In this article, we will discuss a few annoying features of the mind and how they mislead when it comes to happiness.
The concept of hedonic adaptation was coined by two psychologists, Brickman and Campbell in 1971 with their essay, “Hedonic Relativism and Planning the Good Society.” Latter on it become known as the hedonic treadmill.
Hedonic adaptation means that we get used to anything over time, good or bad.
We might think :”I’m going to get this (cake, shoes, whatever) and it’s going to be awesome. And the more I get of it, the more awesome it is going to be.” In reality, this is just not the way it works, simply because we get used to it. Regardless of what happens to people, their levels of happiness will eventually return to their baselines.
Notably, hedonic adaptation is not necessarily a bad thing – the process is important for helping us to recover from negative events. How rapid and how complete this adaptation is differs for negative versus positive experiences. Some studies suggest that individuals have a remarkable capacity to adapt to traumatic life events, such as disability, widowhood, and unemployment (Clark and Georgellis, 2012 )
Hedonic adaptation is a fact of life, but when we are aware of how it works and how it functions in our lives we can make better choices in terms of what really brings happiness to us and also learn different techniques to enjoy more what we have in our lives.
One strategy to overcome the hedonic adaptation is to stop investing so much in stuff in the first place, Instead invest in experiences. WHY? Because things stick around and we get bored. Experiences don’t last too long, so you don’t get to adapt to them. We actually get more happiness than we expect out of experiences, as Ryan T. Howell and Graham Hill determined in their study; they also discovered that experiential purchases seem to make other people happy too, not only yourself. (you are more likely to make someone happy and interested by talking about an experience you had, rather than a material purchase)
In their Study – To Do or to Have? That Is the Question– Van Boven, L., & Gilovich, T. (2003) focused on ”evidence that experiences make people happier because they are more open to positive reinterpretations, are a more meaningful part of one’s identity, and contribute more to successful social relationships.”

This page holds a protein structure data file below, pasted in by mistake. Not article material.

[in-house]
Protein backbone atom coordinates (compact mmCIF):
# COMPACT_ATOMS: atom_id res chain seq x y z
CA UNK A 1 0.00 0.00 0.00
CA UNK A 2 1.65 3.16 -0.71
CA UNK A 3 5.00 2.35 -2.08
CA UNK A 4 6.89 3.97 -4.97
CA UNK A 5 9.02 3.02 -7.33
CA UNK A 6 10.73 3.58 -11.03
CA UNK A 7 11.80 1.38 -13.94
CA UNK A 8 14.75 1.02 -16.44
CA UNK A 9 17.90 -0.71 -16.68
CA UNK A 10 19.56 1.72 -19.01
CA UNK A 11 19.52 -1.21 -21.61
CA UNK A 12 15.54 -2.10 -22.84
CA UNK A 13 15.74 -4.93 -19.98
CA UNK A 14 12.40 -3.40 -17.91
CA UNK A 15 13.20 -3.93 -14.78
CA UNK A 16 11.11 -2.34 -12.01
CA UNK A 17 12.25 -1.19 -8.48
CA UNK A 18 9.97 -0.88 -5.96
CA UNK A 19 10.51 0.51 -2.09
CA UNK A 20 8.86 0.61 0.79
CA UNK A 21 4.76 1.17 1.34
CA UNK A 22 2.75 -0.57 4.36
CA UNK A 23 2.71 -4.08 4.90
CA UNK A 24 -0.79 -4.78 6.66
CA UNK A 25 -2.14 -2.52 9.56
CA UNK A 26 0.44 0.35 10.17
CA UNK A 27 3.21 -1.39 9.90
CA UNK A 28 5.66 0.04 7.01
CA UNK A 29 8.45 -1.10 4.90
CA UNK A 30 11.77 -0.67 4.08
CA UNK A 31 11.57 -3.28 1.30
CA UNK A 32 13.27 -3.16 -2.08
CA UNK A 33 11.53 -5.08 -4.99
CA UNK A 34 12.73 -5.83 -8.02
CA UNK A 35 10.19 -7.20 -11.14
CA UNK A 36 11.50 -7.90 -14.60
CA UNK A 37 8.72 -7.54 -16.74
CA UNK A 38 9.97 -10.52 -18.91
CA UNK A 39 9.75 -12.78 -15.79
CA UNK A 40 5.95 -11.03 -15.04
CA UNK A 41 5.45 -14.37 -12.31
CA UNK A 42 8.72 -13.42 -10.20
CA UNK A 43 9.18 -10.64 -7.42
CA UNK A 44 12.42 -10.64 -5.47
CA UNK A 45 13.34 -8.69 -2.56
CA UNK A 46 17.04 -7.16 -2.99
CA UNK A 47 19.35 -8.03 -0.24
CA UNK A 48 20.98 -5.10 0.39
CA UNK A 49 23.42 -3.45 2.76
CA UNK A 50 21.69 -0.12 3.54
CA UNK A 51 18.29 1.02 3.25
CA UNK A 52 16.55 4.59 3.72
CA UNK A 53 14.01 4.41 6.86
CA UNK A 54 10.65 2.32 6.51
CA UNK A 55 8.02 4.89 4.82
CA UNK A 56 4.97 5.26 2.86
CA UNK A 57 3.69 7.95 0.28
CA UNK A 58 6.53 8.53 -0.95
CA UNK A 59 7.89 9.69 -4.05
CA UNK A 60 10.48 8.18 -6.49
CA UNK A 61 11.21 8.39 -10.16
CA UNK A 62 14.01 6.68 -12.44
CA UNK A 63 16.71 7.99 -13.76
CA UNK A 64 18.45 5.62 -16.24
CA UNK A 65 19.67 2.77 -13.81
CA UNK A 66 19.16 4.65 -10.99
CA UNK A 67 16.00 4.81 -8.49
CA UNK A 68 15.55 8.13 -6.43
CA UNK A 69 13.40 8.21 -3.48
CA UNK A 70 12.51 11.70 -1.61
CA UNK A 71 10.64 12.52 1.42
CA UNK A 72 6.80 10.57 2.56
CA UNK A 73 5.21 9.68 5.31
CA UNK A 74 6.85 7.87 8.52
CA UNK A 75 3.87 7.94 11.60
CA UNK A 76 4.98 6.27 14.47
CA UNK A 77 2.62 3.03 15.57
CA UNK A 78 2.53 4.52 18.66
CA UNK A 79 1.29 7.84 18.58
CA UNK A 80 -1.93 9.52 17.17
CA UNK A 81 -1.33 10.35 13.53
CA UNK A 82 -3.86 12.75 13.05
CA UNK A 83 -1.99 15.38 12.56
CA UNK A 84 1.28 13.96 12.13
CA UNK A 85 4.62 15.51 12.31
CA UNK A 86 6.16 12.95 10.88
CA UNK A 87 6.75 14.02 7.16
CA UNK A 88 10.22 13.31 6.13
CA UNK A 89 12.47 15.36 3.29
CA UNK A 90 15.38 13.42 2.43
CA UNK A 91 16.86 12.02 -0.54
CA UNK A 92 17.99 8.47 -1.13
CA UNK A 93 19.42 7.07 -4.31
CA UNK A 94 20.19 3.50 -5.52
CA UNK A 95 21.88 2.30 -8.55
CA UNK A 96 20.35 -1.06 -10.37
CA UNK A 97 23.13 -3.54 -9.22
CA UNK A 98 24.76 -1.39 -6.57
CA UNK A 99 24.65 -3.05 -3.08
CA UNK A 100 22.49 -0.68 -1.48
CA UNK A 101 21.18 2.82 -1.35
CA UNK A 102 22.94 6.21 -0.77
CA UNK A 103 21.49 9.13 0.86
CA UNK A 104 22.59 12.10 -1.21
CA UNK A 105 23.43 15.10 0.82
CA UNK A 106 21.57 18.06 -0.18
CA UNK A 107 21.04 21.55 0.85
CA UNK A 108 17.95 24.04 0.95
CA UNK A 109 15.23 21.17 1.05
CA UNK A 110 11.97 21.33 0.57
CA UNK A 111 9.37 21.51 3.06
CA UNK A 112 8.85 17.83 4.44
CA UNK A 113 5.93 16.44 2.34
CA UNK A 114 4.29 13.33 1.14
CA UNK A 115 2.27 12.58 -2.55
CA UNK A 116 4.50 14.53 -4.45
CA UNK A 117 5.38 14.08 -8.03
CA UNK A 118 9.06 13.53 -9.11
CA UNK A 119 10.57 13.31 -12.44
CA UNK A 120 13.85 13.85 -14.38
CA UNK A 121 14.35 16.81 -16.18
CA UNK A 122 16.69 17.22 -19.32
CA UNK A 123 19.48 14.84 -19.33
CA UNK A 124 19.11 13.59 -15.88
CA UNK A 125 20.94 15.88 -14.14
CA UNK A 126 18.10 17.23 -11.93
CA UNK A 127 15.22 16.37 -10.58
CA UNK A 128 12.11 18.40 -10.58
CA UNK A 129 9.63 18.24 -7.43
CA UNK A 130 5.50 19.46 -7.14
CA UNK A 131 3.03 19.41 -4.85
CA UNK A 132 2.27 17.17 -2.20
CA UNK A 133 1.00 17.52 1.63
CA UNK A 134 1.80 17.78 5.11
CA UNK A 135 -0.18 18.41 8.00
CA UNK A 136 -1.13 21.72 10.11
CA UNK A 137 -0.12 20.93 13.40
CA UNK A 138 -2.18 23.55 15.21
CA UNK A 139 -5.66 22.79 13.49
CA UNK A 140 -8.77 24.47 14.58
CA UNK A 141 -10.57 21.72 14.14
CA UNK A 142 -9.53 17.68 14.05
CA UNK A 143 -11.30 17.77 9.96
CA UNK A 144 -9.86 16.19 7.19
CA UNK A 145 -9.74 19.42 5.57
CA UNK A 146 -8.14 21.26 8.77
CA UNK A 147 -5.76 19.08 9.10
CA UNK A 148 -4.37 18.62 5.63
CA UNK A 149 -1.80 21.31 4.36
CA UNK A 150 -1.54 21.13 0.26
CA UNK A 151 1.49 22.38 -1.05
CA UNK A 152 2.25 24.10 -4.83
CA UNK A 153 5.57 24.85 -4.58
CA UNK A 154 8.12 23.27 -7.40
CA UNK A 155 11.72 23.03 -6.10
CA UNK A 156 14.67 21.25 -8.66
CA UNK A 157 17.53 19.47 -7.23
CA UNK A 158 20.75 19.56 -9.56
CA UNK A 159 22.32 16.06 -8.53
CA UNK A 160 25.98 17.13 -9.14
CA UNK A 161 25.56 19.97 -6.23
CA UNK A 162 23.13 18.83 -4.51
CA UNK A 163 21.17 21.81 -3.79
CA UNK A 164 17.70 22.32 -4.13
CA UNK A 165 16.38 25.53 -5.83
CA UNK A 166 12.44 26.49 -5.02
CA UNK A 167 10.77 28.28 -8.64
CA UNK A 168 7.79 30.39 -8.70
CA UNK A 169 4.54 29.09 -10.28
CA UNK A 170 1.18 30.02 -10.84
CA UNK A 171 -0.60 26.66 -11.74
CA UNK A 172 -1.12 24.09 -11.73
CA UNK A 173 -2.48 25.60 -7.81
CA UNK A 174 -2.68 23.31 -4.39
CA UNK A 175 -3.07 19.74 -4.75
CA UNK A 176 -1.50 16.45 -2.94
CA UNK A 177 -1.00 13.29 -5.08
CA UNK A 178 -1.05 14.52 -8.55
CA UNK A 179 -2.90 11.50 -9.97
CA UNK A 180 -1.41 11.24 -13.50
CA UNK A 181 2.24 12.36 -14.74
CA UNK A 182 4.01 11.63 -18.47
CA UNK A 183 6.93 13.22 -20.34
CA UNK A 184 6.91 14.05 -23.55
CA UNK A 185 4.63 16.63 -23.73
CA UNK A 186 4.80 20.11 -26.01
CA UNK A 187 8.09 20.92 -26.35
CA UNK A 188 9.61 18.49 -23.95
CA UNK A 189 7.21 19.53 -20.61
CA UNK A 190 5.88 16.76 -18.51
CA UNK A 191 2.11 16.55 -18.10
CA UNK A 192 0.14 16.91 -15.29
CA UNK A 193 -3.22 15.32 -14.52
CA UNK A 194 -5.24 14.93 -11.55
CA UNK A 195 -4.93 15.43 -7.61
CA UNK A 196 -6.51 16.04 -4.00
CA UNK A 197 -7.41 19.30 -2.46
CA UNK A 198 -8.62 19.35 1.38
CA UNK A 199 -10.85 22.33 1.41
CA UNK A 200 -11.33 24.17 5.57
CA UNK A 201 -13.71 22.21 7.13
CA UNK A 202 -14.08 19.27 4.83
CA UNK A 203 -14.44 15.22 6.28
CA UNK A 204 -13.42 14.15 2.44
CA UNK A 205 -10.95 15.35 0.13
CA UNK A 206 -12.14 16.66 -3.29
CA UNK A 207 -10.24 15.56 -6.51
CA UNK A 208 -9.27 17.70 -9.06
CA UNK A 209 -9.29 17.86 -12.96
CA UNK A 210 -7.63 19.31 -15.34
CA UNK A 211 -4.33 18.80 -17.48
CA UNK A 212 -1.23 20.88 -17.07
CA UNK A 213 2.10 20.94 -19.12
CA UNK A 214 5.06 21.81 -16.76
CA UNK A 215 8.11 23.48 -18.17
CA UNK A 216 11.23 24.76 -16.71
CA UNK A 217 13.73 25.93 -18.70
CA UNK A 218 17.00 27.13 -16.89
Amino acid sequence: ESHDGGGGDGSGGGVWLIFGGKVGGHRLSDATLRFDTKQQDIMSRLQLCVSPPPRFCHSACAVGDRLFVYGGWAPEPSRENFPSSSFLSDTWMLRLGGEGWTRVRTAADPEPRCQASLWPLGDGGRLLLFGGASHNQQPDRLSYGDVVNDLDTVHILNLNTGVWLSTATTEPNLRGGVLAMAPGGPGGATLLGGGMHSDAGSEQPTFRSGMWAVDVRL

Comparing against the wrong reference points
It is in our nature to compare ourselves to others. But what happens when we are not even aware of what those reference points are?
An interesting way to understand how our mind is playing games on us is to look at the image below and notice what you notice.
You might think that the orange circle on the left-hand side is smaller than the one on right-hand side. That is an optical illusion known as The Ebbinghaus illusion or Titchener circles. The size of the surrounding circles is the reason why we perceive the orange circles as different in size.
This is an example to understand that it is important what are the reference points when we make comparisons.
If, for instance, I choose to compare myself against the stereotype of a photoshopped model in a magazine, which is only a statement of some unattainable perfect beauty, how would this affect me? Would this be a healthy reference point? What if I choose to compare my lifestyle to let’s say Beyonce? Here you can read an article about how social comparisons mess up our perceptions of physical appearance – looking at models make us feel bad – by Kenrick and colleagues (1993).
The impact bias
Researchers say that we tend to overestimate the length and/or intensity of happiness that major events will create. The same is true for unfortunate events. The reason we mispredict is that we focus only on one event when we try to predict how happy/ sad will that event make us, and we don’t take into account the rest of the things that will occur.
Because we are not aware of how resilient we are, we are not very risk-seeking, we are too worried and afraid of rejection, and bad feedback. Thus we are mispredicting our potential.
I believe that these are important concepts to grasp when it comes to understanding happiness.
What are your experiences with the concepts discussed?